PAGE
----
As a writer and researcher, my investigations around language and colonialism have pointed me towards the subject of cultural history, and ideas of cultural translation, as well as the question of the global.
How do we place plantain, or bananas, within the larger cultural exchange between Africa and South America? What are the chances that the various social and community practices around this food, exchanged over the Atlantic Ocean, have survived the diversification of both identity and culture of African and South American people in the past 500 years?
Within the context of globalism, how can we continue to activate the connections across the Atlantic Ocean, some of which continue to carry cultural and social codifications?
Many contemporary artists working within Latin America today, recognize and acknowledge the plantain, or banana, as a cultural and historic iconography. Several writers from South and Central America have also mentioned plantain in their essays, novels, and poems. Similarly, in East Africa, and in parts of West Africa, writers especially have recognized the plantain or banana fruit, as crucial to cultural history.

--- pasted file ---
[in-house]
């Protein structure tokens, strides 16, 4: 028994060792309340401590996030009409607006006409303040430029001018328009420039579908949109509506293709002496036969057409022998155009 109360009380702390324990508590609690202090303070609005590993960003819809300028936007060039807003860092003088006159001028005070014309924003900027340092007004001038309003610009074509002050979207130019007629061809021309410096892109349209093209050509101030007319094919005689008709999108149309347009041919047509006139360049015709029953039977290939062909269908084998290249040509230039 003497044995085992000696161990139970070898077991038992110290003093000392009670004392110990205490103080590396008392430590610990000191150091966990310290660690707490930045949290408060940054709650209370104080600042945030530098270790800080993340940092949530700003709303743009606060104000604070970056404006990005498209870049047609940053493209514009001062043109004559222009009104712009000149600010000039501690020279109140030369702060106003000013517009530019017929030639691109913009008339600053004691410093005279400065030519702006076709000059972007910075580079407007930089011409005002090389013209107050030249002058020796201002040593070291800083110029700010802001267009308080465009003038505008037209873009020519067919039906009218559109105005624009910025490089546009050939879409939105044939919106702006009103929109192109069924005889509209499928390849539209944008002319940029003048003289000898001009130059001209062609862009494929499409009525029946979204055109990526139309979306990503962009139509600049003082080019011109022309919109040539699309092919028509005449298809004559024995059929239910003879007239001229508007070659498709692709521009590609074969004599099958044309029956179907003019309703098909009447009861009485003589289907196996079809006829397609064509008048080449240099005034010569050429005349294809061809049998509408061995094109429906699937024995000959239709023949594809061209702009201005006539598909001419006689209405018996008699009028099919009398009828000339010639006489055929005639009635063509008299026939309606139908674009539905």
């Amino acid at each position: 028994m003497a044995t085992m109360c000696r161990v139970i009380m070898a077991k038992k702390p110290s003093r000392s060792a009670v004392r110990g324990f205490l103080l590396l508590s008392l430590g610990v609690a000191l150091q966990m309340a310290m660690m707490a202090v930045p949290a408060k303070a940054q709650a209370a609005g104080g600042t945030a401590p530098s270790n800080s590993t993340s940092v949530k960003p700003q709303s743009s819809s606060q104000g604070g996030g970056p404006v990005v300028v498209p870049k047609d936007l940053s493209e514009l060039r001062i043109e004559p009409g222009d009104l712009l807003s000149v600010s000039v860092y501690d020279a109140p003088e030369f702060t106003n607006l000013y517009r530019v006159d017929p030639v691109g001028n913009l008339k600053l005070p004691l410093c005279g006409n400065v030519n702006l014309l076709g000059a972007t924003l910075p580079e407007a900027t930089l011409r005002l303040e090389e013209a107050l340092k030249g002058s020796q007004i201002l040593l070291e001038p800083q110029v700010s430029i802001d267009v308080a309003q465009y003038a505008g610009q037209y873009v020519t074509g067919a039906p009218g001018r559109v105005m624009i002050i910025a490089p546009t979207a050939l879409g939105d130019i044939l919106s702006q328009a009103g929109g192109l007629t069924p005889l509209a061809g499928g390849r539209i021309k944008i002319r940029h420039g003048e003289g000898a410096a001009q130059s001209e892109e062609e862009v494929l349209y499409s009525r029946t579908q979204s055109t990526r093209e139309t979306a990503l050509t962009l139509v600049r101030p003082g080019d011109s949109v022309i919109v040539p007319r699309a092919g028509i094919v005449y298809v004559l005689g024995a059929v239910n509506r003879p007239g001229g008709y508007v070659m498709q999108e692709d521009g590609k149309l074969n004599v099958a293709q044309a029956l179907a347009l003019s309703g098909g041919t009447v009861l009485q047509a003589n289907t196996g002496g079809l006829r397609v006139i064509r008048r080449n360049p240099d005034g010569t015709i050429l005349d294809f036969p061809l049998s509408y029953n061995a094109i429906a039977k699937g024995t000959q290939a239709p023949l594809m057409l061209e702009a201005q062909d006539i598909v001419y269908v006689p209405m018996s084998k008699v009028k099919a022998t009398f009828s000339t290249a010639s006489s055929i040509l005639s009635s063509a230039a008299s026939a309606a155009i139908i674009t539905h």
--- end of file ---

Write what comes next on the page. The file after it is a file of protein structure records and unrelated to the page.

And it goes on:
In Uganda, archaeologists have studied the history of the banana plant, and have thus, reconstructed its role and function within East African culture to be one of great importance. Yet, within popular culture, the banana has appeared most controversially in the play ‘30 Years of Bananas’ by Alex Mukulu, which mixes the allegorical meanings of plantain with
the political history of the country.
In this sense, I am interested in reactivating the crossAtlantic dialogue through the political and cultural negotiations implicit within the iconography and metaphor of plantain or banana fruit. I am also interested in how one can connect questions of consumption with the question of the global, while at the same time exploring a nuanced and rich cultural